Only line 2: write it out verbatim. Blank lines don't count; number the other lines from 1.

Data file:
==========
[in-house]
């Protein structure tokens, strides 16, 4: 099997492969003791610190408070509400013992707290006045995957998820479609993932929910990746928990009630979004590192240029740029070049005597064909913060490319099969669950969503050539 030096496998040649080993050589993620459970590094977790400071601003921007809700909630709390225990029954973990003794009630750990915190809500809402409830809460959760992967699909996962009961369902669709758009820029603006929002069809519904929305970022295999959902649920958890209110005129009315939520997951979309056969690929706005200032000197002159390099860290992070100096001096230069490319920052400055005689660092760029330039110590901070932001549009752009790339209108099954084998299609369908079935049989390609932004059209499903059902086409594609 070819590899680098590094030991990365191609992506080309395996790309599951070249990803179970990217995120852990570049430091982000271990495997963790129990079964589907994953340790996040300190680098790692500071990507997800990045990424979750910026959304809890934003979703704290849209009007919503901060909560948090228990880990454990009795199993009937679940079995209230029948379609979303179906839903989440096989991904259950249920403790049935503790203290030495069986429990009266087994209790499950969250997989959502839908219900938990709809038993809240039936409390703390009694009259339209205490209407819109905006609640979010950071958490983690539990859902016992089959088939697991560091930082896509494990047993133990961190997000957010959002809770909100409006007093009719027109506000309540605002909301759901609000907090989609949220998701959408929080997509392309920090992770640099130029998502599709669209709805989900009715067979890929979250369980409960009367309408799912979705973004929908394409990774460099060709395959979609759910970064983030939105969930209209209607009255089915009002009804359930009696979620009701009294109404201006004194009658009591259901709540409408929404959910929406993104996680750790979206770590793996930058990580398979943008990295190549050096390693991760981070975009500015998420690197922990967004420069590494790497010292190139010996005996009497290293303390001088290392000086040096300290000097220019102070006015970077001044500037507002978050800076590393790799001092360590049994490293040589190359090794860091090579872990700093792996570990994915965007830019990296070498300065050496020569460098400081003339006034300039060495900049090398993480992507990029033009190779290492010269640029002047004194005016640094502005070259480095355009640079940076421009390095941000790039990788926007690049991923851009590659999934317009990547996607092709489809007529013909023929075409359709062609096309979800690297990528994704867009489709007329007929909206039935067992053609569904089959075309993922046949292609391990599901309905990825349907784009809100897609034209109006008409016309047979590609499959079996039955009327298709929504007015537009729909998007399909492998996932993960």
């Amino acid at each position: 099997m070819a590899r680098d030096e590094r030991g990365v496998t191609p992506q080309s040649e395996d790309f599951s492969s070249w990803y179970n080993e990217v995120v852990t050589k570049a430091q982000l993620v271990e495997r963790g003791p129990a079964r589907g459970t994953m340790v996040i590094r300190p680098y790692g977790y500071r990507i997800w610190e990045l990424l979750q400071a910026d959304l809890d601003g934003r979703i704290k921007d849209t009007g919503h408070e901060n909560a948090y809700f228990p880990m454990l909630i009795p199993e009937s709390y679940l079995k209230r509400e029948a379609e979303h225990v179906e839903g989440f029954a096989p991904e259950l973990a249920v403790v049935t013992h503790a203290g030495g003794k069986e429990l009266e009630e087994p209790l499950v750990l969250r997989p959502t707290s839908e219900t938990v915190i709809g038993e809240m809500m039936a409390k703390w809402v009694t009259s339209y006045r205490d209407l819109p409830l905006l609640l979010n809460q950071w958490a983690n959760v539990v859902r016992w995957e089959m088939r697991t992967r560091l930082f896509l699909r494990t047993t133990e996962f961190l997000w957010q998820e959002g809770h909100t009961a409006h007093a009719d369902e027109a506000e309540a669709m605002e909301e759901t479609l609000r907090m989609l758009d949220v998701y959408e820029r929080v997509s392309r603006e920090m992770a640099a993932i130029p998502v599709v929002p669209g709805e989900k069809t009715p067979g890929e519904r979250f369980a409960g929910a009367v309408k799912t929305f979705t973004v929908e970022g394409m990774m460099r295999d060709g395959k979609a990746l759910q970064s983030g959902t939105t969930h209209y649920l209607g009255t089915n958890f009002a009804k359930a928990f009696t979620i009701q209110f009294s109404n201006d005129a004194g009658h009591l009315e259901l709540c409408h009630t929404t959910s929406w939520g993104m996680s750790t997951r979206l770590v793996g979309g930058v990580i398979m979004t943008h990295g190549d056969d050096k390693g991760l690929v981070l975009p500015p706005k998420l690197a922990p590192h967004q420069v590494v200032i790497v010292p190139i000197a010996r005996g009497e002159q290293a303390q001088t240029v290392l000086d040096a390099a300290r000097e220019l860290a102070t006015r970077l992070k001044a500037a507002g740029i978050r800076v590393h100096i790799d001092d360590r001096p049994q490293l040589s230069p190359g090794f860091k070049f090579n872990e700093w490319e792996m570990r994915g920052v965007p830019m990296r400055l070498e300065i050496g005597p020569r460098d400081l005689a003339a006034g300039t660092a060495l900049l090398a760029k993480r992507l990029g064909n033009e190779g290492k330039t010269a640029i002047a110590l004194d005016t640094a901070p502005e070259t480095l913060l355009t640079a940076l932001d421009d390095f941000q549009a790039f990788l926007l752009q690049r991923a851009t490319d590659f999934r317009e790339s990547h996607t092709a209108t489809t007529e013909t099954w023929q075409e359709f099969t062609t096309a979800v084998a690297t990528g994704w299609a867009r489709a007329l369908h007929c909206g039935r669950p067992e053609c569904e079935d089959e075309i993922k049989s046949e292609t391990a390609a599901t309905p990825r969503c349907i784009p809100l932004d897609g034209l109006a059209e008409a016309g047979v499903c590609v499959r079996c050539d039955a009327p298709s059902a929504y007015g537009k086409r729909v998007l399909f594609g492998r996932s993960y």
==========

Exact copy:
């Protein structure tokens, strides 16, 4: 099997492969003791610190408070509400013992707290006045995957998820479609993932929910990746928990009630979004590192240029740029070049005597064909913060490319099969669950969503050539 030096496998040649080993050589993620459970590094977790400071601003921007809700909630709390225990029954973990003794009630750990915190809500809402409830809460959760992967699909996962009961369902669709758009820029603006929002069809519904929305970022295999959902649920958890209110005129009315939520997951979309056969690929706005200032000197002159390099860290992070100096001096230069490319920052400055005689660092760029330039110590901070932001549009752009790339209108099954084998299609369908079935049989390609932004059209499903059902086409594609 070819590899680098590094030991990365191609992506080309395996790309599951070249990803179970990217995120852990570049430091982000271990495997963790129990079964589907994953340790996040300190680098790692500071990507997800990045990424979750910026959304809890934003979703704290849209009007919503901060909560948090228990880990454990009795199993009937679940079995209230029948379609979303179906839903989440096989991904259950249920403790049935503790203290030495069986429990009266087994209790499950969250997989959502839908219900938990709809038993809240039936409390703390009694009259339209205490209407819109905006609640979010950071958490983690539990859902016992089959088939697991560091930082896509494990047993133990961190997000957010959002809770909100409006007093009719027109506000309540605002909301759901609000907090989609949220998701959408929080997509392309920090992770640099130029998502599709669209709805989900009715067979890929979250369980409960009367309408799912979705973004929908394409990774460099060709395959979609759910970064983030939105969930209209209607009255089915009002009804359930009696979620009701009294109404201006004194009658009591259901709540409408929404959910929406993104996680750790979206770590793996930058990580398979943008990295190549050096390693991760981070975009500015998420690197922990967004420069590494790497010292190139010996005996009497290293303390001088290392000086040096300290000097220019102070006015970077001044500037507002978050800076590393790799001092360590049994490293040589190359090794860091090579872990700093792996570990994915965007830019990296070498300065050496020569460098400081003339006034300039060495900049090398993480992507990029033009190779290492010269640029002047004194005016640094502005070259480095355009640079940076421009390095941000790039990788926007690049991923851009590659999934317009990547996607092709489809007529013909023929075409359709062609096309979800690297990528994704867009489709007329007929909206039935067992053609569904089959075309993922046949292609391990599901309905990825349907784009809100897609034209109006008409016309047979590609499959079996039955009327298709929504007015537009729909998007399909492998996932993960």